In its 27-year history, La Brea Bakery has arguably become synonymous nationwide with artisanal breads and baked goods. The Los Angeles-based company became the largest artisanal bakery in the US when it built its Van Nuys, CA, production plant in 1998. La Brea’s breads began making their way into supermarket bakeries, spreading from Southern California into the rest of the nation. The company’s success is strong enough to validate its self-billing as North America’s No. 1 artisan bread brand.
Now, La Brea is looking to top itself, recently unveiling a line of artisan breads made from single origin heirloom grains. La Brea Bakery Reserve is the first nationally available farm-to-table artisan bread.
“Single-origin heirloom wheat is a really exciting and important part of La Brea Bakery Reserve,” says Jonathan Davis, senior vice president of innovation for ARYZTA North America, the company that has owned La Brea since 2001. “When developing our new line, we knew we wanted to work with the absolute best wheat possible. Our resounding message for this line has been ‘Wheat with a purpose.’ We truly believe that great breads come from great grains grown by passionate people in special places.”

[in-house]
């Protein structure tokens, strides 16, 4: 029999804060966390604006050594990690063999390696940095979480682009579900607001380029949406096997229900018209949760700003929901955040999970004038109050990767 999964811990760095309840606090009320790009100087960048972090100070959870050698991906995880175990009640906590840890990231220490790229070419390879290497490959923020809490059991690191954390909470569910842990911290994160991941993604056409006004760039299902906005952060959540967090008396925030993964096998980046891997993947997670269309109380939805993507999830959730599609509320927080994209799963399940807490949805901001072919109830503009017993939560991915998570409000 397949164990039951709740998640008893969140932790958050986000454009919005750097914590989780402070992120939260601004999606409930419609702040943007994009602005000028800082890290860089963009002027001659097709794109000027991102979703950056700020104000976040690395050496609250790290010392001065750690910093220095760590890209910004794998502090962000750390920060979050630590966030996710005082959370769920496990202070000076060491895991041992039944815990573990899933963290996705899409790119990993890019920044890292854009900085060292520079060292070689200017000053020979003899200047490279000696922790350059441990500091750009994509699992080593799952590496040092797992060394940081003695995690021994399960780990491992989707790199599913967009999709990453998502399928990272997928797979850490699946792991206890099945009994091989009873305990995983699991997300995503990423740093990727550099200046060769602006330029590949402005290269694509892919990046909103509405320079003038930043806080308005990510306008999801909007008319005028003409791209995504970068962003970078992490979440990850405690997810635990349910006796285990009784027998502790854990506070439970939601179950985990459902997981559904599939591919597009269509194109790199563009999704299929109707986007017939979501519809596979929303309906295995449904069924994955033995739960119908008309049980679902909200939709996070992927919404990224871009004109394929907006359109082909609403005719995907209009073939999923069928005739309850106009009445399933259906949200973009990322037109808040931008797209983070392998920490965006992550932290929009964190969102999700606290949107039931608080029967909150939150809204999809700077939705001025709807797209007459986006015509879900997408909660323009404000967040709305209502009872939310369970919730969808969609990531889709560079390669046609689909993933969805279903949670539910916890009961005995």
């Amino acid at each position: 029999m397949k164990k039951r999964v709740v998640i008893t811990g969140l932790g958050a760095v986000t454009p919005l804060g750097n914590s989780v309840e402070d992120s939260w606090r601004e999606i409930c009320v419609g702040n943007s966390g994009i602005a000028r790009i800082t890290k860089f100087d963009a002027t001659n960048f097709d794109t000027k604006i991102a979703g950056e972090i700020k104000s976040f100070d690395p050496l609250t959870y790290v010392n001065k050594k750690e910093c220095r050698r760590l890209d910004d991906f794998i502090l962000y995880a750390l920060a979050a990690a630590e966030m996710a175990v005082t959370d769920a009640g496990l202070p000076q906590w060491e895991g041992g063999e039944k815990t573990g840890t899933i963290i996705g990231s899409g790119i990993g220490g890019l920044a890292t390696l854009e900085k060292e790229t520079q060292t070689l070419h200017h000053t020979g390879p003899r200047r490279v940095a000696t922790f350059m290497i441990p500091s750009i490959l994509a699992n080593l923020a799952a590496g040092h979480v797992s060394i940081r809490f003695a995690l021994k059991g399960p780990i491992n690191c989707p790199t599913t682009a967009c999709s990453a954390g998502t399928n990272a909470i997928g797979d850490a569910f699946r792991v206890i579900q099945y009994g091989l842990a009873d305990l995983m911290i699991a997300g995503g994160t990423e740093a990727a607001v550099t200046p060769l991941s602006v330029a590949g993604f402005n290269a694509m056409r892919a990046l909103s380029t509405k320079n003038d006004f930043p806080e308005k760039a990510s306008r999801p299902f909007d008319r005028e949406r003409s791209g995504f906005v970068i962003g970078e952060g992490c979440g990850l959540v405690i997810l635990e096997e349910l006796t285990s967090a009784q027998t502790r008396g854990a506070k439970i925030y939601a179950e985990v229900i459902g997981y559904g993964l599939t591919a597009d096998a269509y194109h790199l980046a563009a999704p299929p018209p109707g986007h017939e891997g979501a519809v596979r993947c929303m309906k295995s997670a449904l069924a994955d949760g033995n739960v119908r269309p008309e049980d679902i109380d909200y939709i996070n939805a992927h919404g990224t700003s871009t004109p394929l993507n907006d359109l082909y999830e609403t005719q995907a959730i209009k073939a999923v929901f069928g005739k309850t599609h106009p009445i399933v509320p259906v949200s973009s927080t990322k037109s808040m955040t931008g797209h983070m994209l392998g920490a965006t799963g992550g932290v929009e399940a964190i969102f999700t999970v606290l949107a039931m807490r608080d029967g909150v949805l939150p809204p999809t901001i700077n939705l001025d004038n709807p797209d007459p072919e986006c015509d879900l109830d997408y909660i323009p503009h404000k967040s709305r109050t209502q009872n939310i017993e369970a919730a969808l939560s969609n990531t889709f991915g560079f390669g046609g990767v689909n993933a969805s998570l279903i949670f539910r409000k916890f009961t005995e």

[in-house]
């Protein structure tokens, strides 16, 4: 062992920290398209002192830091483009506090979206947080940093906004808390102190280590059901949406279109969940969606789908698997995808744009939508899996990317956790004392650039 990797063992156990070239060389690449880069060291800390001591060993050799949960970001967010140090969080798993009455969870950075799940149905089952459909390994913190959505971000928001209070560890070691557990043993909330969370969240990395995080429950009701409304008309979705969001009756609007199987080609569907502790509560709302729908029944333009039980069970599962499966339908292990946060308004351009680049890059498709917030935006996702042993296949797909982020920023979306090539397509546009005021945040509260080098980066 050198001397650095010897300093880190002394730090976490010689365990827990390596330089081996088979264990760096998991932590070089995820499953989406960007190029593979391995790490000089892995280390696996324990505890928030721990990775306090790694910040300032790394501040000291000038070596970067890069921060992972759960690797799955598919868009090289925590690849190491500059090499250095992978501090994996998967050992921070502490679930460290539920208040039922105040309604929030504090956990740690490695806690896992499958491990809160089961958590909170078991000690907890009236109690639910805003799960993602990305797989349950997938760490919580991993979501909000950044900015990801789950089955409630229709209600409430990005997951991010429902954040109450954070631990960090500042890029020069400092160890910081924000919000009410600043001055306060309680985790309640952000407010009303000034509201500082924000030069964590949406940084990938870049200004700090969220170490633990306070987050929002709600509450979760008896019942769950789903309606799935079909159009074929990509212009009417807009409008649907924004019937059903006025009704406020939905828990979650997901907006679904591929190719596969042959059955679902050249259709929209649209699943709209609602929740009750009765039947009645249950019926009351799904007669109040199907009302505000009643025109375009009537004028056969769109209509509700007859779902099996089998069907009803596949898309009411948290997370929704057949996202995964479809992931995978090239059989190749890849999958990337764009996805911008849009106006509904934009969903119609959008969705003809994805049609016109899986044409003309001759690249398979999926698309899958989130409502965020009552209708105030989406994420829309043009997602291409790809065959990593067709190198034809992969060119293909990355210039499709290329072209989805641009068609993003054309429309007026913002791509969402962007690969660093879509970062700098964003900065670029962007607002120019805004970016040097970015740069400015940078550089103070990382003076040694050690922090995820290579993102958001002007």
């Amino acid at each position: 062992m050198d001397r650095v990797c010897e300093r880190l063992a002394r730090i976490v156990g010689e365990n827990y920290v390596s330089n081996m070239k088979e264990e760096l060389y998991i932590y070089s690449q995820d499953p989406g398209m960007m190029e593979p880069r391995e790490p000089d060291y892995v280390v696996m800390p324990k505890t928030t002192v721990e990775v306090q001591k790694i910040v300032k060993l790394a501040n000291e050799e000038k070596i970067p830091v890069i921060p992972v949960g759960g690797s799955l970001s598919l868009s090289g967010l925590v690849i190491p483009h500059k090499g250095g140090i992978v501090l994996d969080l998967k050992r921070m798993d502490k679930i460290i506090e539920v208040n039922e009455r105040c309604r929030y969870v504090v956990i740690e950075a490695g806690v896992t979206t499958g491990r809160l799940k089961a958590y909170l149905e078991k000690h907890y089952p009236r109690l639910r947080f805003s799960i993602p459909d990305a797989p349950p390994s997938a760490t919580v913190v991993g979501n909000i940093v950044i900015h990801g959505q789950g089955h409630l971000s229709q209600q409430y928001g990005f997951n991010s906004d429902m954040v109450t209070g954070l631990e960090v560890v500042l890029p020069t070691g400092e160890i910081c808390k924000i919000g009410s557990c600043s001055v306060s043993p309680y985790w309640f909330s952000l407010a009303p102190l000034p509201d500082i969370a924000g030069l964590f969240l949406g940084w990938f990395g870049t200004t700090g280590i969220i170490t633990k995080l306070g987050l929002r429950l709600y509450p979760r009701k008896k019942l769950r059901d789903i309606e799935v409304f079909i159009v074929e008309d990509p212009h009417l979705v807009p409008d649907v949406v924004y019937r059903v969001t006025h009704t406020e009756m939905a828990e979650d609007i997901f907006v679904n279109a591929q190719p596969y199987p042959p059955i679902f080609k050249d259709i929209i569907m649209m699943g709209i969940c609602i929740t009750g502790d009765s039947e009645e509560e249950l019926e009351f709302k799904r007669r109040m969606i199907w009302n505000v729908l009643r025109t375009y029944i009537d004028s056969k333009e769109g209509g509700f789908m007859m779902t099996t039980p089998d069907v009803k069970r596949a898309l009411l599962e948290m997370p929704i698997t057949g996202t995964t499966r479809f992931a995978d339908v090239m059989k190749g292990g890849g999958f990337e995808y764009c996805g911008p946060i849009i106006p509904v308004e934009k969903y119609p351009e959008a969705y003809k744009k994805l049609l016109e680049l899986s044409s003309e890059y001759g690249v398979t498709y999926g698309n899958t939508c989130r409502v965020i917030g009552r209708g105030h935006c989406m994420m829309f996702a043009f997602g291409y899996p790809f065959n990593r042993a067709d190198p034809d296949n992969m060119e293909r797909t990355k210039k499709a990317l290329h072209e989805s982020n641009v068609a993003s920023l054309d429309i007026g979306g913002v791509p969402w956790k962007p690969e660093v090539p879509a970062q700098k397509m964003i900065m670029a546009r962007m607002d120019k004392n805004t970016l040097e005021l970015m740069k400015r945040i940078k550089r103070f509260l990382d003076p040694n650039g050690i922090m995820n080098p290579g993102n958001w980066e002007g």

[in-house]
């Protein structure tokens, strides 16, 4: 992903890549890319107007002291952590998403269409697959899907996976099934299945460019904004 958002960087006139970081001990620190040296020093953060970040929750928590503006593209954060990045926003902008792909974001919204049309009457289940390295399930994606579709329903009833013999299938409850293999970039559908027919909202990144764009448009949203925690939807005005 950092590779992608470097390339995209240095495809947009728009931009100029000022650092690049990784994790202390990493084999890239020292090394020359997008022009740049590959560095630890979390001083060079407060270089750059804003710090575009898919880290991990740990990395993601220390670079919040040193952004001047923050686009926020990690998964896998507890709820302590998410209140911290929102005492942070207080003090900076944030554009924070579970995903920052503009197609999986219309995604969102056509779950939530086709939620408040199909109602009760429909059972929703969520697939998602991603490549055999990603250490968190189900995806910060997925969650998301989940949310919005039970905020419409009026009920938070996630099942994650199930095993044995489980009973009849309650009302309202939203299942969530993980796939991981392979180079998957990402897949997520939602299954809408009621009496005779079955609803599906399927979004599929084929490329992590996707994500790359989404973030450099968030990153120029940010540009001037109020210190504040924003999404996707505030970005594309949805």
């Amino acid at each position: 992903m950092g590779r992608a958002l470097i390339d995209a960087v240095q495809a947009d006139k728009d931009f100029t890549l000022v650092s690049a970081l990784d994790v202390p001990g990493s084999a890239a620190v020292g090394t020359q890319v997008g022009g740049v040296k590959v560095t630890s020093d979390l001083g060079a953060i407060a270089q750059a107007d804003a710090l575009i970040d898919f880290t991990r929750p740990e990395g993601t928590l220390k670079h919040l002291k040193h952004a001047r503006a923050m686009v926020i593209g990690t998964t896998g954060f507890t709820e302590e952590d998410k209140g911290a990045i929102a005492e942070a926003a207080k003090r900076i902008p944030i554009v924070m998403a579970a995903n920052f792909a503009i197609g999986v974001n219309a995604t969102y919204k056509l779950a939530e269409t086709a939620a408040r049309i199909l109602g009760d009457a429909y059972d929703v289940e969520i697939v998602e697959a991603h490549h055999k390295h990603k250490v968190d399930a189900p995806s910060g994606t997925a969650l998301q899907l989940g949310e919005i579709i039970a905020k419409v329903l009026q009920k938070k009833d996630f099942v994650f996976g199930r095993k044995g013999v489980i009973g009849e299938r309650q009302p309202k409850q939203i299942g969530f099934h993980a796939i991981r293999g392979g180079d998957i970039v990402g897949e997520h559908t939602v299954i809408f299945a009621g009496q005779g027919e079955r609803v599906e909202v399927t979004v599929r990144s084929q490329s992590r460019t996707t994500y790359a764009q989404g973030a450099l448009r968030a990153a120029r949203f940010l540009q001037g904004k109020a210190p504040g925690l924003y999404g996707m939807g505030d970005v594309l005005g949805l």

Facing the challenges
Farm-to-table bread hits a wide range of consumers’ current purchasing drivers and, as a result, has become a figurative hot item on supermarket shelves and around in-store bakeries. But developing and producing the first nationally available farm-to-table bread presents its share of hurdles.
For starters, there’s the simple fact that making single-heirloom grain requires sourcing ingredients at a scale that hasn’t been done in the artisan bread community. La Brea developed a relationship with Wheat Montana, a family-owned and operated farm in Three Forks, MT. Wheat Montana’s Fortuna Wheat — a non-GMO heirloom grain grown for flavor and not yield — is the basis for the new La Brea Reserve line.
“Bringing the farm-to-table movement to our breads is not without its challenges,” says Davis. “Simply from a supply chain perspective, our Fortuna supply is subject to weather and vintage conditions, where most of that specificity on a year-to-year basis in traditional baking is blended away. Although it does provide some variation, it also creates some interesting and subtle variances in the finished loaves.”